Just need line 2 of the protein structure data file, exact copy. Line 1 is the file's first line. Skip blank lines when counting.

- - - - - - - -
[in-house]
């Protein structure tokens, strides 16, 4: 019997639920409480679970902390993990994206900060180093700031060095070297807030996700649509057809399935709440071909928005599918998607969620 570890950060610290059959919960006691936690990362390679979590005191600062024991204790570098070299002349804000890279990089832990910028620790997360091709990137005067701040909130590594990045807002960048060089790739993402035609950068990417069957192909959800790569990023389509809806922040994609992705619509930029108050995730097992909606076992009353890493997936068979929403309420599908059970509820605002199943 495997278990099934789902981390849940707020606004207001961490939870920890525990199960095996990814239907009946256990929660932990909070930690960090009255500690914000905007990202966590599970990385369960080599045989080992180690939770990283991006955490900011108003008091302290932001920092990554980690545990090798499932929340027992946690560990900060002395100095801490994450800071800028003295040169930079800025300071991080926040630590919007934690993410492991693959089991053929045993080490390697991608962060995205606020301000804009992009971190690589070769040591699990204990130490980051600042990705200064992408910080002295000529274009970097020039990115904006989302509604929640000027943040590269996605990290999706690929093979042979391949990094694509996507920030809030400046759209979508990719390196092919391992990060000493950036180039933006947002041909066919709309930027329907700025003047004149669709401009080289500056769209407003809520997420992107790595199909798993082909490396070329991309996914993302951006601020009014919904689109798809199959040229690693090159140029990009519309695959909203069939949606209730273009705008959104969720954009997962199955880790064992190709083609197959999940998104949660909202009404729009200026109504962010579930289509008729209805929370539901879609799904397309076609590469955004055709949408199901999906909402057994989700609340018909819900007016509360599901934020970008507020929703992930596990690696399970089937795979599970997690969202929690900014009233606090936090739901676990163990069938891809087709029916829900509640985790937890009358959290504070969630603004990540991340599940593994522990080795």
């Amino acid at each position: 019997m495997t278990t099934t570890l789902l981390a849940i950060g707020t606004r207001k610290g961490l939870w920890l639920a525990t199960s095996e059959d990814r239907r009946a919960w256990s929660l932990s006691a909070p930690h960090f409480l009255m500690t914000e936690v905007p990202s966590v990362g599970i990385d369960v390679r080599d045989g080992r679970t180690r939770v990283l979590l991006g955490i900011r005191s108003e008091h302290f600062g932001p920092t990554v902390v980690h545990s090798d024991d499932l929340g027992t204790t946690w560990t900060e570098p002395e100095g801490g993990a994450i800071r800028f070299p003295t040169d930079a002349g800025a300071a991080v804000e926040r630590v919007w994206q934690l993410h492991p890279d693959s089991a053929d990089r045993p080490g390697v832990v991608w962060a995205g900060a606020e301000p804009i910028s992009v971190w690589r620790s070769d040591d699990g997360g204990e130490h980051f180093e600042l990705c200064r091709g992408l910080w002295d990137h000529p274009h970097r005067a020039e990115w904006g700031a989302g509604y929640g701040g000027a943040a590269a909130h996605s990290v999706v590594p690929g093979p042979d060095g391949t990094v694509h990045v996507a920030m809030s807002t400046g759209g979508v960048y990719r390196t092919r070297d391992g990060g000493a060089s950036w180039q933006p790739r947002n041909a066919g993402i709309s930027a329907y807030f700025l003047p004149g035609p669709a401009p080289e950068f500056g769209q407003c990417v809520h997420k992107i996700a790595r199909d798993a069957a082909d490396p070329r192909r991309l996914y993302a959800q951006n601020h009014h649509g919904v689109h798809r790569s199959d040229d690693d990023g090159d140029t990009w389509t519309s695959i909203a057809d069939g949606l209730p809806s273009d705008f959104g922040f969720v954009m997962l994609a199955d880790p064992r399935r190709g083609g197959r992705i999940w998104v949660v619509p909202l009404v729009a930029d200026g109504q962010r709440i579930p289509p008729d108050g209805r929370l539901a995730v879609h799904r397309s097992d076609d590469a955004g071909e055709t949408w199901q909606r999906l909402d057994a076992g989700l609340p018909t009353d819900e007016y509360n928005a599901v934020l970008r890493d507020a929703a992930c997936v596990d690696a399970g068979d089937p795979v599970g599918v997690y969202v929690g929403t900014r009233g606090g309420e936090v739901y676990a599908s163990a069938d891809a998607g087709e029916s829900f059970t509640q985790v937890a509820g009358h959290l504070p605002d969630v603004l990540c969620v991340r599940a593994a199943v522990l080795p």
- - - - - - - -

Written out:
């Protein structure tokens, strides 16, 4: 019997639920409480679970902390993990994206900060180093700031060095070297807030996700649509057809399935709440071909928005599918998607969620 570890950060610290059959919960006691936690990362390679979590005191600062024991204790570098070299002349804000890279990089832990910028620790997360091709990137005067701040909130590594990045807002960048060089790739993402035609950068990417069957192909959800790569990023389509809806922040994609992705619509930029108050995730097992909606076992009353890493997936068979929403309420599908059970509820605002199943 495997278990099934789902981390849940707020606004207001961490939870920890525990199960095996990814239907009946256990929660932990909070930690960090009255500690914000905007990202966590599970990385369960080599045989080992180690939770990283991006955490900011108003008091302290932001920092990554980690545990090798499932929340027992946690560990900060002395100095801490994450800071800028003295040169930079800025300071991080926040630590919007934690993410492991693959089991053929045993080490390697991608962060995205606020301000804009992009971190690589070769040591699990204990130490980051600042990705200064992408910080002295000529274009970097020039990115904006989302509604929640000027943040590269996605990290999706690929093979042979391949990094694509996507920030809030400046759209979508990719390196092919391992990060000493950036180039933006947002041909066919709309930027329907700025003047004149669709401009080289500056769209407003809520997420992107790595199909798993082909490396070329991309996914993302951006601020009014919904689109798809199959040229690693090159140029990009519309695959909203069939949606209730273009705008959104969720954009997962199955880790064992190709083609197959999940998104949660909202009404729009200026109504962010579930289509008729209805929370539901879609799904397309076609590469955004055709949408199901999906909402057994989700609340018909819900007016509360599901934020970008507020929703992930596990690696399970089937795979599970997690969202929690900014009233606090936090739901676990163990069938891809087709029916829900509640985790937890009358959290504070969630603004990540991340599940593994522990080795």